‘Twin spin’ option pays off as Australia take key wickets

West Indies start brightly in rain-interrupted day but spinners prove too strong

Australian bowler Nathan Lyon celebrates his 100th test wicket on Australian soil. Photograph: Jason Reed/Reuters

Australian bowler Nathan Lyon celebrates his 100th test wicket on Australian soil. Photograph: Jason Reed/Reuters

 

Australia’s spinners Nathan Lyon and Stephen O’Keefe took key wickets between rain showers to peg the West Indies back to 207 for six at the end of a weather-disrupted opening day of the dead rubber third test yesterday.

More than two hours and 45 minutes of play were lost to rain in a stop-start day at the Sydney Cricket Ground, where the tourists fell away after winning the toss and making a solid start.

Denesh Ramdin, unbeaten on 23, and Carlos Brathwaite (35 not out) will resume on day two if the forecast heavy rain stays away.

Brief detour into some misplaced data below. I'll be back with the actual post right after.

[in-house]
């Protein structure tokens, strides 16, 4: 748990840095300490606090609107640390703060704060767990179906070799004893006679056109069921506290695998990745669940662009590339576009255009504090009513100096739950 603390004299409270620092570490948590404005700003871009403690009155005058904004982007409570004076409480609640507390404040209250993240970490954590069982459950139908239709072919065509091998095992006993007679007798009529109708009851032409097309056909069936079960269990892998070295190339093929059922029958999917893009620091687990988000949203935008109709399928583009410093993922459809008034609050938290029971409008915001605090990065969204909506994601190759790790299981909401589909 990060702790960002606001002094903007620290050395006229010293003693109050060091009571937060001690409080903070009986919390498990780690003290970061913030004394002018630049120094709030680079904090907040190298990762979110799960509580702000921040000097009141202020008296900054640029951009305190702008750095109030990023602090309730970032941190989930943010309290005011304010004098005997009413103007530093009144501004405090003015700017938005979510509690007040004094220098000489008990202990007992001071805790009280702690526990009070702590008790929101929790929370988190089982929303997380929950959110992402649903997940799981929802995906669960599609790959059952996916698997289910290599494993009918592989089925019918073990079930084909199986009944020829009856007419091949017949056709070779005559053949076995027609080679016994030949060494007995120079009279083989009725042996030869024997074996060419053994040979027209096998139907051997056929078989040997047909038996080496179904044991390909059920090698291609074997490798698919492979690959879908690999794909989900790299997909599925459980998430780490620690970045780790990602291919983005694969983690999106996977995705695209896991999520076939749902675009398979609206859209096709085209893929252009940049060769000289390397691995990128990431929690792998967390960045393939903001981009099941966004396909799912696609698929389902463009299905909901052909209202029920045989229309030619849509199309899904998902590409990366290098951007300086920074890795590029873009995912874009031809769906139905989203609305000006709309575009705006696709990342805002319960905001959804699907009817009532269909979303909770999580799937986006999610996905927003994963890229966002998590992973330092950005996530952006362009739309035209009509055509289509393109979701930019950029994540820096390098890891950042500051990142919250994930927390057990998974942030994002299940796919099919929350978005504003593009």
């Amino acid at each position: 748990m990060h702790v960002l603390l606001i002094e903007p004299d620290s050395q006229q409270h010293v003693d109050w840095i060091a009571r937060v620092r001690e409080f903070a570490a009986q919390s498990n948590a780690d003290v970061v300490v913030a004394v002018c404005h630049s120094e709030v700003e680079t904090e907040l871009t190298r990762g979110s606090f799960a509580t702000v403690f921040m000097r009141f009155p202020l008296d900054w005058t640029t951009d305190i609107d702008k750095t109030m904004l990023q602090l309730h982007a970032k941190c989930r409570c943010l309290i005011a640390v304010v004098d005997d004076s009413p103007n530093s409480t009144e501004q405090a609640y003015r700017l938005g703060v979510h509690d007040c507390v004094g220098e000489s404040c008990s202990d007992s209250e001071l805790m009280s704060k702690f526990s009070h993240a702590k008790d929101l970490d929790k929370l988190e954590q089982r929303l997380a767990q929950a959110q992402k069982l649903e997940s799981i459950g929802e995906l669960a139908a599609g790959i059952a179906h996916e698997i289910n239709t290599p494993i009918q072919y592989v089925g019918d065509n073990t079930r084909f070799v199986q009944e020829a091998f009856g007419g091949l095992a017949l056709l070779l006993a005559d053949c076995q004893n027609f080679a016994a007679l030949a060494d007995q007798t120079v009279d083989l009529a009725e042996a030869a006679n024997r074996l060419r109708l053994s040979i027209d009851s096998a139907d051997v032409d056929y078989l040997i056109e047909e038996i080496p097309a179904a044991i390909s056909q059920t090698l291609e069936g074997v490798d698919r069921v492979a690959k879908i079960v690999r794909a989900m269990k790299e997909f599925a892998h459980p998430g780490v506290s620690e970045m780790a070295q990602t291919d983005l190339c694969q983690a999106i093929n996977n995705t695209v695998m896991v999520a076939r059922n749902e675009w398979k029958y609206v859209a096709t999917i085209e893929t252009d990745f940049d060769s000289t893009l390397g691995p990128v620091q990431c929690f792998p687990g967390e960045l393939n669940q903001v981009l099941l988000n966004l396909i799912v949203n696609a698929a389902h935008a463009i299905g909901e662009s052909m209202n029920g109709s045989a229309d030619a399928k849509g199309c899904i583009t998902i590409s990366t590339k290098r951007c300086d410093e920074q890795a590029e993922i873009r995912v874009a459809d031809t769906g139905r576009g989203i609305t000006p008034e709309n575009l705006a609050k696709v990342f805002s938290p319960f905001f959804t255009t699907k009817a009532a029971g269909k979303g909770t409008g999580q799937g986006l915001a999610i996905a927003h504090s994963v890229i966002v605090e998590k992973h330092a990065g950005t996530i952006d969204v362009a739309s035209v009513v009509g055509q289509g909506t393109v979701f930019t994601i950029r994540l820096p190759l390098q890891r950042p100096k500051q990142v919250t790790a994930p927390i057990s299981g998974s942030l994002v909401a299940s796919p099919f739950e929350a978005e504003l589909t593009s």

The hosts had rolled the dice on the twin spin attack at the SCG for the first time in a decade and got their reward when Lyon and O’Keefe got plenty of turn off a straw-coloured wicket.

Off-spinner Lyon (2-68) produced a stunning delivery that pitched wide and turned in to take the bail off Jermaine Blackwood’s off stump for 10 and returned after the second rain break to remove dangerman Kraigg Brathwaite for 85.

Left-arm orthodox spinner O’Keefe (1-42) then pitched in to have West Indies captain Jason Holder caught superbly at short leg by Joe Burns and claim his first test wicket on Australian soil.

Big challenge

Trailing 2-0 in the three-match series after thumping defeats in Hobart and Melbourne, the West Indies had started the day by building on their improved batting performance in the second test.

After the early loss of opener Shai Hope (nine), Kraigg Brathwaite and Darren Bravo (33) looked in fine nick as they ushered the tourists to lunch at 92 for one.

Australia’s bowlers emerged from the break re-energised, however, and James Pattinson got the breakthrough when Bravo’s miscued pull sent the ball flying to Usman Khawaja running in from the deep.

That broke a 91-run partnership and brought Marlon Samuels to the crease looking to break his run of eight test innings without getting to the 20-run mark. He failed in farcical fashion looking for a quick single that always looked like a gamble.

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